BUFFALO, N.Y. (WKBW) — Models are just one tool in the COVID-19 crisis aiding towards a better understanding of how to tackle the virus. Peter Winkelstein is the man behind the models closer to home. He along with a team at University at Buffalo are trying to gauge when that wave may crash specifically in Erie County.
"The wave hasn’t quite hit us yet, but it’s coming," Winkelstein, Executive Director at UB’s Institute for Healthcare Informatics, said. He continued, "We’re trying to take the best thinking that’s out there combine it with our best thinking and localize it.”
These evolving models are focused particularly on preparing hospitals. The Erie County Department of Health reached out to UB's Institute for Healthcare Informatics about a month ago to begin these models. Although these models are not public, Winkelstein said early indications paint the picture that social distancing is working.
"I think we have done a tremendous job of preparing for this…and that preparation is not like you prepare and then wait, it’s ongoing," he said over a video call.
The focus on hospitals boils down to two reasons, according to Winkelstein. First it is because testing is better and more frequent in this setting. Secondly, it gives us some indication on how the local healthcare system can handle the wave once it arrives. It also allows hospitals in the county to better operationally plan.
"Everybody wants to know when is the peak coming and how bad is it going to be and related to that, when is this all going to be over. That's what everybody wants to know and I totally understand, I'd like to know too. But the problem is we don’t know and the models aren’t good enough to tell us for sure," he said.
Without question, Winkelstein said, there is uncertainty in these models. Several factors – like limited testing and how the virus reproduces hinder the models. Those like Winkelstein have to make the best estimates with the information at hand.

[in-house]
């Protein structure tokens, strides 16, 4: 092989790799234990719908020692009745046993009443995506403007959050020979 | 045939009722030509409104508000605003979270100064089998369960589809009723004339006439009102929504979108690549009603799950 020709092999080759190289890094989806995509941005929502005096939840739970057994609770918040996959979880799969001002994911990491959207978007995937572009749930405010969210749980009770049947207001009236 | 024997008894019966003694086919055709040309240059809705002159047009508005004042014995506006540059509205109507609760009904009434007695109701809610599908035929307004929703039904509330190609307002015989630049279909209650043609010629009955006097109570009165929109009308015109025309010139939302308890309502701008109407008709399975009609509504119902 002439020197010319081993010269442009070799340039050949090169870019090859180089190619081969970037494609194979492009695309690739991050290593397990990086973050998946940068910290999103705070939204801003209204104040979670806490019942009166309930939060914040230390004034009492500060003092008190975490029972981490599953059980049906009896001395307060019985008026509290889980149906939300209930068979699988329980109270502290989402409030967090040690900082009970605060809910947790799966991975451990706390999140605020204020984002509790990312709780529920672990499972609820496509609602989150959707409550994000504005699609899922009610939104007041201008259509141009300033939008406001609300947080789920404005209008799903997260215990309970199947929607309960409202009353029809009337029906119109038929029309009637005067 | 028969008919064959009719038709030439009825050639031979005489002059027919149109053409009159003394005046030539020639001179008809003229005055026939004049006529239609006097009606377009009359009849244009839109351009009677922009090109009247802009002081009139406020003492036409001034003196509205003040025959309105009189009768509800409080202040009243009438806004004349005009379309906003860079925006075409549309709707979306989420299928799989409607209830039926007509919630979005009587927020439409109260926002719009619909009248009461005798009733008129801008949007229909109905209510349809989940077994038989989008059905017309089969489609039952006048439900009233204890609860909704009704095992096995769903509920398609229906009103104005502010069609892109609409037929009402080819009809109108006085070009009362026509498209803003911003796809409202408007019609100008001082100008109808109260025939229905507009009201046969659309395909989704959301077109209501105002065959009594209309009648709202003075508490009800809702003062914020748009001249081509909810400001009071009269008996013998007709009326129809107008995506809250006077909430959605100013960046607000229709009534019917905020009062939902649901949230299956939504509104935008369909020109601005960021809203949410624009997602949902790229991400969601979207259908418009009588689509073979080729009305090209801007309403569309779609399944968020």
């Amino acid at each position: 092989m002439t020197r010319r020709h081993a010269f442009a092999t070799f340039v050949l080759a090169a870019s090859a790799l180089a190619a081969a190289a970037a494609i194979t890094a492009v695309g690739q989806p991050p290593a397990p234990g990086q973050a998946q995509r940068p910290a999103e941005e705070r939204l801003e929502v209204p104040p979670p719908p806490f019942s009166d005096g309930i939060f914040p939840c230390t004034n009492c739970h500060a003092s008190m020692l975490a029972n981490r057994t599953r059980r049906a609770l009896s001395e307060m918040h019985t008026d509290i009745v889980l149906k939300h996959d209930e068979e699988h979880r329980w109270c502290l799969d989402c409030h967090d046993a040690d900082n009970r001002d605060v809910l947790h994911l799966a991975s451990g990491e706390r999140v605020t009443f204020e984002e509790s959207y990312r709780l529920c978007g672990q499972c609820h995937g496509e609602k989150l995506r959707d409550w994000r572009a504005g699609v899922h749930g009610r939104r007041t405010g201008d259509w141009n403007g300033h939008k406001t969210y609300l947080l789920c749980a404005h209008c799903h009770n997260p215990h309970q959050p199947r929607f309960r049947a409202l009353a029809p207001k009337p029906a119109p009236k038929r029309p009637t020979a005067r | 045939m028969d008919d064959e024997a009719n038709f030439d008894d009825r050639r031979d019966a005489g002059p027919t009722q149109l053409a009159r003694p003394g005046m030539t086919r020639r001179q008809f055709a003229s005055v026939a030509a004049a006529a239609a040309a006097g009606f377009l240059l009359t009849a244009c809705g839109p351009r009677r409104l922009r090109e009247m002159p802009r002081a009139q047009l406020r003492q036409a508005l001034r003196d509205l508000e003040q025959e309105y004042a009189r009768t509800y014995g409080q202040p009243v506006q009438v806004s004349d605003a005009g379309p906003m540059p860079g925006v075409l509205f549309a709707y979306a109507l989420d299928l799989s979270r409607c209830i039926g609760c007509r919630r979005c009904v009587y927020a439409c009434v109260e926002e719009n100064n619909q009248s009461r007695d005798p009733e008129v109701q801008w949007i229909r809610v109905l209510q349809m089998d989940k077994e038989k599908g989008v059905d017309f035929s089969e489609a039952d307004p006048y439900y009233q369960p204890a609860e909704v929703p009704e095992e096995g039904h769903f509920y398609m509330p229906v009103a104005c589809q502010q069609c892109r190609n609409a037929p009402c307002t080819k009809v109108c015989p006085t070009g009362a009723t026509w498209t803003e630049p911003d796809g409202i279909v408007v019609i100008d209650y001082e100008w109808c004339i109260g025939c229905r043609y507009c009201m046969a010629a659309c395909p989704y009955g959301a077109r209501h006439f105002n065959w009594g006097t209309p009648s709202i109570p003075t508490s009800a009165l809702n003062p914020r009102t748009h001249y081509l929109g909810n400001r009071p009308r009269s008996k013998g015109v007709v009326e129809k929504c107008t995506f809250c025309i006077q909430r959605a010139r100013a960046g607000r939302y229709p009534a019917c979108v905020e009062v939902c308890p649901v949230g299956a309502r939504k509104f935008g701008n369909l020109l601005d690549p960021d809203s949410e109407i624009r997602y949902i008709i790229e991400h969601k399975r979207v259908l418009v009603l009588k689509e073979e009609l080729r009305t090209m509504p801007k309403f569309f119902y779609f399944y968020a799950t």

7 Eyewitness News reporter, Nikki DeMentri, asked: "A lot of people are asking why can’t we see these models. Why aren’t these models being released to the public?”
Winkelstein answered: "I can’t speak to that I actually, I would actually like these models to be released to the public. Speaking from the modeling standpoint, I would like to know better where the, what the parameters are that inform them.” He continued, "I can’t really speak to what the census of the best way to talk about the models. Again, what we’ve been concentrating on is how do we best inform the health system, the department of health on what we think is happening.”
Regardless, the big takeaway here is social distancing. This holiday weekend isn't a pass to stop, instead it's a time to be most vigilant.
"Time is our friend here. We want to buy as much time as possible and the way we do this is social distancing," he said.
Earlier Thursday, Erie County Health Commissioner, Dr. Gale Burstein, said she is confident these models are accurate. She called the COVID-19 crisis a “marathon.” As for if and when these models could be made public, the ECDOH said in an email the models are drafts and maintained by UB.